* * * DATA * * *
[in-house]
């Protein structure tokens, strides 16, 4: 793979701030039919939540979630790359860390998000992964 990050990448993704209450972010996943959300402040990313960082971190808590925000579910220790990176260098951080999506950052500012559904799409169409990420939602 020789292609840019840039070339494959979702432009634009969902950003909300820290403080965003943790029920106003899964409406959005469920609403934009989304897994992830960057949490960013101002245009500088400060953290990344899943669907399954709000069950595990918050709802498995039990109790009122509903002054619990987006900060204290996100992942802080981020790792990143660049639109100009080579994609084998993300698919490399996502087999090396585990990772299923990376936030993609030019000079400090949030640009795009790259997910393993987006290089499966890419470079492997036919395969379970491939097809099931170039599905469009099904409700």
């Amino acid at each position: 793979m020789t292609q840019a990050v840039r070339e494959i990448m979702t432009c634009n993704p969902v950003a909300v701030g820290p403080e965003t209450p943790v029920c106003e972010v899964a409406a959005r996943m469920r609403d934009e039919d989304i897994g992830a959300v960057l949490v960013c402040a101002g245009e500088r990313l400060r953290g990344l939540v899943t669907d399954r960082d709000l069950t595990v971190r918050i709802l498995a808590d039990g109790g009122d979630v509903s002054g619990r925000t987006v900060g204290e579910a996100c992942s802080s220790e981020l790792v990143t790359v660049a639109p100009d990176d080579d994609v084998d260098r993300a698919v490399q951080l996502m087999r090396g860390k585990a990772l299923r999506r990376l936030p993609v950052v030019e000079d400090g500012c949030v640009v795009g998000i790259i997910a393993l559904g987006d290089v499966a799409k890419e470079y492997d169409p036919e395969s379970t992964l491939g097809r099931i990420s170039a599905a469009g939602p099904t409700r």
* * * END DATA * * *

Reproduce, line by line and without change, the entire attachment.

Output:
[in-house]
């Protein structure tokens, strides 16, 4: 793979701030039919939540979630790359860390998000992964 990050990448993704209450972010996943959300402040990313960082971190808590925000579910220790990176260098951080999506950052500012559904799409169409990420939602 020789292609840019840039070339494959979702432009634009969902950003909300820290403080965003943790029920106003899964409406959005469920609403934009989304897994992830960057949490960013101002245009500088400060953290990344899943669907399954709000069950595990918050709802498995039990109790009122509903002054619990987006900060204290996100992942802080981020790792990143660049639109100009080579994609084998993300698919490399996502087999090396585990990772299923990376936030993609030019000079400090949030640009795009790259997910393993987006290089499966890419470079492997036919395969379970491939097809099931170039599905469009099904409700």
């Amino acid at each position: 793979m020789t292609q840019a990050v840039r070339e494959i990448m979702t432009c634009n993704p969902v950003a909300v701030g820290p403080e965003t209450p943790v029920c106003e972010v899964a409406a959005r996943m469920r609403d934009e039919d989304i897994g992830a959300v960057l949490v960013c402040a101002g245009e500088r990313l400060r953290g990344l939540v899943t669907d399954r960082d709000l069950t595990v971190r918050i709802l498995a808590d039990g109790g009122d979630v509903s002054g619990r925000t987006v900060g204290e579910a996100c992942s802080s220790e981020l790792v990143t790359v660049a639109p100009d990176d080579d994609v084998d260098r993300a698919v490399q951080l996502m087999r090396g860390k585990a990772l299923r999506r990376l936030p993609v950052v030019e000079d400090g500012c949030v640009v795009g998000i790259i997910a393993l559904g987006d290089v499966a799409k890419e470079y492997d169409p036919e395969s379970t992964l491939g097809r099931i990420s170039a599905a469009g939602p099904t409700r």